Mimicry in a biological sense is the similarity between two species that protect one of them or both. One species, the mimic, evolves to share traits with a noxious species, the model, with the fundamental purpose to send a signal from the mimic to a receiver (most often a predator) so that the receiver cannot correctly identify the mimic.
Mimicry comes in a number of different types. In this blog we will cover the common Batesian mimicry, where a prey without much defense tries to emulate a noxious, venomous or poisonous species that predators avoid. As such, the mimic in this case gets a free ride on the investment by the scary species, thus paying nothing for protection by the signal. Another way of putting it is that the true signal sender, to model, will have to be even more horrible in order to make up for the false signals from the deceiving mimic. Above water common examples of Batesian mimicry are black-and-yellow hover flies that use predators fear of wasps to evade predation, or the multicolored milk snakes that resemble the very venomous coral snakes.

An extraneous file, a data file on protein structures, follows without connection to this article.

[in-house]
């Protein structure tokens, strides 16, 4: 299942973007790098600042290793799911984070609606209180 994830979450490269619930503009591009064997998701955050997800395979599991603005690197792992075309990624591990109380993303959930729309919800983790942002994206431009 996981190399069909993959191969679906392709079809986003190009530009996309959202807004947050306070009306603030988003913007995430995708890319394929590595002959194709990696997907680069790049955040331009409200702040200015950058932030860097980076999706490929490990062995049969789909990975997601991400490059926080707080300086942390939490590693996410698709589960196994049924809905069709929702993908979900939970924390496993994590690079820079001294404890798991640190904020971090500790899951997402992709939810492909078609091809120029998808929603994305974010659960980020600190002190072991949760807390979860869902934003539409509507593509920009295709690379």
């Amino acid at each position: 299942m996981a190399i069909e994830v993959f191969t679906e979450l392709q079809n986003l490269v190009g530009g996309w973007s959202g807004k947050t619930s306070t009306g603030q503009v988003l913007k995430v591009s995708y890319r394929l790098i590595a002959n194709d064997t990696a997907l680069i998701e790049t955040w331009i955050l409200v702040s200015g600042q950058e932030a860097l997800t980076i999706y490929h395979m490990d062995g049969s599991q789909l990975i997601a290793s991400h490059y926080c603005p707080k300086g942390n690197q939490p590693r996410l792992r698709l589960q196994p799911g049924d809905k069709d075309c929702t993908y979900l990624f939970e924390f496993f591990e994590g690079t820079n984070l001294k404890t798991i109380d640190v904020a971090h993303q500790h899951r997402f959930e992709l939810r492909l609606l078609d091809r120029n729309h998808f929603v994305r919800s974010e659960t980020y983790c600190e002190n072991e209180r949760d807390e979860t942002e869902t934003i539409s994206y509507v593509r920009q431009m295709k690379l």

So does anything soft, moist and edible try to pass of as something gruesome under water, thus being a Batesian mimic? Well, here in Lembeh, at least three examples come to mind. First we have the convict blennies, which are black and white blennies with longitudinal striping.
They bear a striking similarity to the venomous coral catfish. Not only do the two species look very similar, the convict blennies also school in much the same characteristic way the catfish does.
Second we have the banded snake eel and its model, the banded sea krait. Banded snake eels are striped in black and white, just as the banded sea krait, which is one of the most venomous snakes and surely nothing to mess around with. As long as the banded sea snake is similar enough to cast doubt on its real identity, predators could in many circumstances be uncertain and rather than doing the terrible mistake it would be annoying a sea snake, just let the snake eel carry on unmolested..
Third, we have the mimic over all mimics, the mimic octopus. Allegedly, the mimic octopus is able to mimic venomous lionfish or sea snakes, as well as a whole bunch of the less palatable animals.
Obviously, Batesian mimicry is just one type of mimicry. In coming blogs I will discuss other types of mimicry with different purposes than the mimicry described here. So stay tuned!